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Small Cap Value Report (Thu 10 June 2021) - DFS, BEG, IGP, CARD, ERGO, HRN

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Good morning, it’s Paul amp; Jack here, with the SCVR for Thursday.

Timing – we’ve covered 6 companies, and don’t want to overload you, so that’s it for today. We were going to look at SPE and NXR but they don’t seem to have moved much in price, so there’s less of a rush to report on them.

Agenda -

Paul’s Section:

Dfs Furniture (LON:DFS) – very impressive Q4 order intake, and crystal clear guidance for what’s turned out to be a year of bumper profits for FY 06/2021 – who would have thought that outcome would happen, this time last year?!

Notes from my briefings yesterday with Begbies Traynor (LON:BEG) (I hold) and Intercede (LON:IGP) (I hold). I’m pleased with progress at both companies, and see them as good long-term holds, probably priced about right for now.

Card Factory (LON:CARD) – I have a proper rummage through the FY 01/2021 results – which to be fair are not as bad as I feared – thanks to massive taxpayer support. Stretched balance sheet badly needs the £70m equity fundraise that the company has agreed with its banks to do on a best efforts basis. Overall, I think risk:reward looks unfavourable. I’ll look at it again once trading (not very impressive since re-opening) has stabilised, and the £70m placing has been done. Until then, for me it’s an avoid. Why take the risk? £225m mkt cap looks full, for a highly indebted retailer with limited online progress.

Jack’s Section:

Ergomed (LON:ERGO) – strong trading momentum continues, with FY adjusted EBITDA to be ‘materially ahead’, although existing forecasts appear to be conservative based on historic growth rates.

Hornby (LON:HRN) – revenue growth of 28.3% in a Covid-disrupted year is creditable and the company is investing for growth, but a fair amount of further recovery is already priced in.

Paul’s Section Dfs Furniture (LON:DFS)

272p (pre market open) – mkt cap £703m

Trading Statement

Ahead of its financial year end on 27 June 2021, DFS Furniture plc (“DFS” or “the Group”), the UK’s leading retailer of living room furniture, provides the following update on recent trading through to 6 June 2021.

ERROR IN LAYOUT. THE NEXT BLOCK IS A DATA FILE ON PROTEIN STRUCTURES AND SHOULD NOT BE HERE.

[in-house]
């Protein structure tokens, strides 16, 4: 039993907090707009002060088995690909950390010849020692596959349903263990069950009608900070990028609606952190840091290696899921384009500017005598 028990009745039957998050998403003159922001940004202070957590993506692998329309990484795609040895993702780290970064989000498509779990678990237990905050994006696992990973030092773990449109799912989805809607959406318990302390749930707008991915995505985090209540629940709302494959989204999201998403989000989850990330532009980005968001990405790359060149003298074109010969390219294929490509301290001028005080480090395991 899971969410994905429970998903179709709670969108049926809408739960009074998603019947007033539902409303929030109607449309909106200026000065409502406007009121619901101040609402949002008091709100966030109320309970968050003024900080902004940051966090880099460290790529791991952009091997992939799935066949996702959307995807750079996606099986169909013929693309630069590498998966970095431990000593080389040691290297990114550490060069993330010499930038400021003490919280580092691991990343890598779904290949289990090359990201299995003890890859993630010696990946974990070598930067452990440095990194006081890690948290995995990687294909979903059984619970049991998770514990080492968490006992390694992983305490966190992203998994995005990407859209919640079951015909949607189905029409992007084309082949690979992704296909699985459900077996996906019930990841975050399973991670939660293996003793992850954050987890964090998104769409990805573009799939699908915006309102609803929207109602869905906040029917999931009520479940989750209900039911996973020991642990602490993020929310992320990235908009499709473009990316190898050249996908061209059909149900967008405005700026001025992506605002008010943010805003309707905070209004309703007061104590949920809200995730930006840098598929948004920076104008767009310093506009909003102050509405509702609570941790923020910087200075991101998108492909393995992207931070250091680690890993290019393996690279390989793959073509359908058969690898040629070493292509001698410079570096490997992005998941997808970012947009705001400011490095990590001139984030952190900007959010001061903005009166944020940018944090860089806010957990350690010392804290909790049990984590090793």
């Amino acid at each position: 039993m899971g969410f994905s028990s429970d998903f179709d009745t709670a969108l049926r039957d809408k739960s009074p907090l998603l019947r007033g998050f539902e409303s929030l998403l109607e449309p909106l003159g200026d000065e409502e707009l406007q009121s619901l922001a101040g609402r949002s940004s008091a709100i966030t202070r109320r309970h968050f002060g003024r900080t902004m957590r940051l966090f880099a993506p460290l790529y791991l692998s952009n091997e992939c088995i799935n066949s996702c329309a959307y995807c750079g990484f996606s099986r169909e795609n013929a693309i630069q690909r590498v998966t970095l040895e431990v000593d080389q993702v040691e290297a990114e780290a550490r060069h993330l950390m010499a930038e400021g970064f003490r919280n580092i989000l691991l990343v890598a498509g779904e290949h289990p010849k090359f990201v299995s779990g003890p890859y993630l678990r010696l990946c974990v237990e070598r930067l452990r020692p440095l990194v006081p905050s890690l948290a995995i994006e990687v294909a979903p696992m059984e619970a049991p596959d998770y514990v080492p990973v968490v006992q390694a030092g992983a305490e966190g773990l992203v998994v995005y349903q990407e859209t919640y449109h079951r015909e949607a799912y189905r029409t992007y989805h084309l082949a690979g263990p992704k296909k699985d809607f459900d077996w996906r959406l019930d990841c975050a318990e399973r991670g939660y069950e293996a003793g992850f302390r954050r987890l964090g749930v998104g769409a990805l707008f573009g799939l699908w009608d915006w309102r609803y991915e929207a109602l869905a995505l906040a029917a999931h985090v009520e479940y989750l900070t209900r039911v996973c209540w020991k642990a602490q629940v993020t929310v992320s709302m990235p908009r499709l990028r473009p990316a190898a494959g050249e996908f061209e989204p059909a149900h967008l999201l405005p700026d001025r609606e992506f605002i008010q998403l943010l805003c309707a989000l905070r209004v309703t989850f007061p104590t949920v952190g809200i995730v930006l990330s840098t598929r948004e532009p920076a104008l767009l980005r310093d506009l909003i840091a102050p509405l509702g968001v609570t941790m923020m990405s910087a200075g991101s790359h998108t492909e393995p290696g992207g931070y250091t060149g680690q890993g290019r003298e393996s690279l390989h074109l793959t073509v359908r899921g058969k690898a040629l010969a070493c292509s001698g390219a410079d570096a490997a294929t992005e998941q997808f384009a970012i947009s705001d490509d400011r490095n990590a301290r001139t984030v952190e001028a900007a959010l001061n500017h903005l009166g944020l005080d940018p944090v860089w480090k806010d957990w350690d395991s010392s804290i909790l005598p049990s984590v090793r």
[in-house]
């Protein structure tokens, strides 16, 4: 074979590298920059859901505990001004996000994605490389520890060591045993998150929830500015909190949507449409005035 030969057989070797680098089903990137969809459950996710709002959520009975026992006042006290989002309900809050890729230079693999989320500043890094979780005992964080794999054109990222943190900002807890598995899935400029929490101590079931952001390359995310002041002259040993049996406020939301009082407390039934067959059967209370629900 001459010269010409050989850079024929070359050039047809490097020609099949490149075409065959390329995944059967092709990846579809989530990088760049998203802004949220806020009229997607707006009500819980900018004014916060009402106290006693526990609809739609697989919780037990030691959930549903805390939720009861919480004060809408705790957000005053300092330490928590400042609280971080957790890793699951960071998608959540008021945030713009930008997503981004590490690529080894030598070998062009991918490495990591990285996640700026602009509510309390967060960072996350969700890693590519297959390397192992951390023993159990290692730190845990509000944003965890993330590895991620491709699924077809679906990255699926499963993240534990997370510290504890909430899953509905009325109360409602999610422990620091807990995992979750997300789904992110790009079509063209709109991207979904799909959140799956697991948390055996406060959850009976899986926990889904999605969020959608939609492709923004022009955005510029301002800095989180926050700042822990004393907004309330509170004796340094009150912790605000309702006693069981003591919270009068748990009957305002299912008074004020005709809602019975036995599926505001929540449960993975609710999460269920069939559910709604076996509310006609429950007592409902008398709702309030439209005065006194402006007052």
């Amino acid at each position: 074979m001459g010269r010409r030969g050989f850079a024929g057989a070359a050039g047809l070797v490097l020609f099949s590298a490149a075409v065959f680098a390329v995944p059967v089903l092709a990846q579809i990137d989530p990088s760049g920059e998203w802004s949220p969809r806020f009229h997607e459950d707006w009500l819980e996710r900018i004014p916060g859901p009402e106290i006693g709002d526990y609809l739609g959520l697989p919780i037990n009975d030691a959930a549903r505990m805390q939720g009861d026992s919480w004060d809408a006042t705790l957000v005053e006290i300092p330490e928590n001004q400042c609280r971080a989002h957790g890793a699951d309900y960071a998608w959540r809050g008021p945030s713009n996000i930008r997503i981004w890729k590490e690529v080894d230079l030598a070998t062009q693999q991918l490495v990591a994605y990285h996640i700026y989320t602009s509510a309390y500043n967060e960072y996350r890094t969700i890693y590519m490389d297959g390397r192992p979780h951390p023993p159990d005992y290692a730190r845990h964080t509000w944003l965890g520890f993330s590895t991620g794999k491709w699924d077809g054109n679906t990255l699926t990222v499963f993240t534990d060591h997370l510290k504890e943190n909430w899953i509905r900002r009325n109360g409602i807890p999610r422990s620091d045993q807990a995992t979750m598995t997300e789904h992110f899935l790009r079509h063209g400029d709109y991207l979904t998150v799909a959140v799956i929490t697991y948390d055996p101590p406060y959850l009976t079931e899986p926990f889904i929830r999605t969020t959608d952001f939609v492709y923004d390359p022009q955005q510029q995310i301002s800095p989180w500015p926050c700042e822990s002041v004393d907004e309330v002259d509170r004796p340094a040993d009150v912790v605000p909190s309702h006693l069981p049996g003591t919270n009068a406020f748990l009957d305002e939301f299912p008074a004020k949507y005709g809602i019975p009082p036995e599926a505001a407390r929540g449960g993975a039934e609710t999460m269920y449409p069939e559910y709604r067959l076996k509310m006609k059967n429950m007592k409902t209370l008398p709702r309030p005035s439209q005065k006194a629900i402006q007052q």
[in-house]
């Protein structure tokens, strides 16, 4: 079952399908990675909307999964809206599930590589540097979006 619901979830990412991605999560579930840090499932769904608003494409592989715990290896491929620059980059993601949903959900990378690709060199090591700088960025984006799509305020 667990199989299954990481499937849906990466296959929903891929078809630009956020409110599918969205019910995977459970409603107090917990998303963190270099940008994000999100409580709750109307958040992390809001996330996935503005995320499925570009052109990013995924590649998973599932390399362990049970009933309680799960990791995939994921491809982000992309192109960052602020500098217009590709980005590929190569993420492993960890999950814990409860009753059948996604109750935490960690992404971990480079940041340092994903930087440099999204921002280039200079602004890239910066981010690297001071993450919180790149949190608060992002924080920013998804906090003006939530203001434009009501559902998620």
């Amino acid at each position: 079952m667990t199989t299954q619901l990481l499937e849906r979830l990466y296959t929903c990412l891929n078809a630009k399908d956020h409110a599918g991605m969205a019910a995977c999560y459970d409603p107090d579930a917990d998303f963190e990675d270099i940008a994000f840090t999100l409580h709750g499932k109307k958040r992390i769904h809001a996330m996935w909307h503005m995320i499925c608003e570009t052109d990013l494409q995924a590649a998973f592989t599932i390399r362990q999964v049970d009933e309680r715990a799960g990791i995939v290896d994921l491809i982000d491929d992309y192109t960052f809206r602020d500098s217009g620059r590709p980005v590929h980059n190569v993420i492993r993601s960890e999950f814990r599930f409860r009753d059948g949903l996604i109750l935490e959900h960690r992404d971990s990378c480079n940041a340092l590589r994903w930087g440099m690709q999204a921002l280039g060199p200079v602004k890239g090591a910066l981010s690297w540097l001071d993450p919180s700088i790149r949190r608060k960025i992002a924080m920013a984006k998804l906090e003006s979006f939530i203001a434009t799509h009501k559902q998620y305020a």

Strong trading performance and outlook, with fourth quarter order intake to date up 92.1% on FY19, demonstrating the strength of our ‘Integrated Retail’ operating model

That’s a staggeringly good Q4 order intake, sensibly compared with FY19, ie. 2 years ago, not the meaningless comparison against FY20 when lockdown 1 was at its height. I’m pleased to see this comparison with 2019 becoming the norm for most companies reporting, as it helps us understand the underlying picture. Providing of course that the business hasn’t materially changed (e.g. acquisitions/disposals), which would need to be stripped out to give a like-for-like comparison. A footnote to this statement indicates that Sofa Workshop has been excluded from the 2019 comparison period. Sofa Workshop was disposed of by DFS, hence removing it from performance figures is correct, to give us the true underlying trading figures. All good so far.

Q4 +92.1% order intake – driven by pent-up demand from lockdown in Q3, and increased consumer spending on home improvements.

Online sales in Q3 (when showrooms closed) was up 222.5%. Since re-opening of the showrooms more recently, online sales have settled at c.19% of the total, which I find impressive, considering many people want to see, touch, and sit on (where appropriate) furniture before buying.

H2 to date (23 weeks) – total order intake up 14% on FY 06/2019 – this is really impressive – DFS has achieved this strong result despite its showrooms being closed for a lot of that period! Although there is a time lag between orders being taken, and product being built amp; shipped, as things are made to order. So there could be an element of revenues being shifted from FY 06/2021 into FY 06/2022, which doesn’t really matter in the long run of course, but might skew the figures a bit.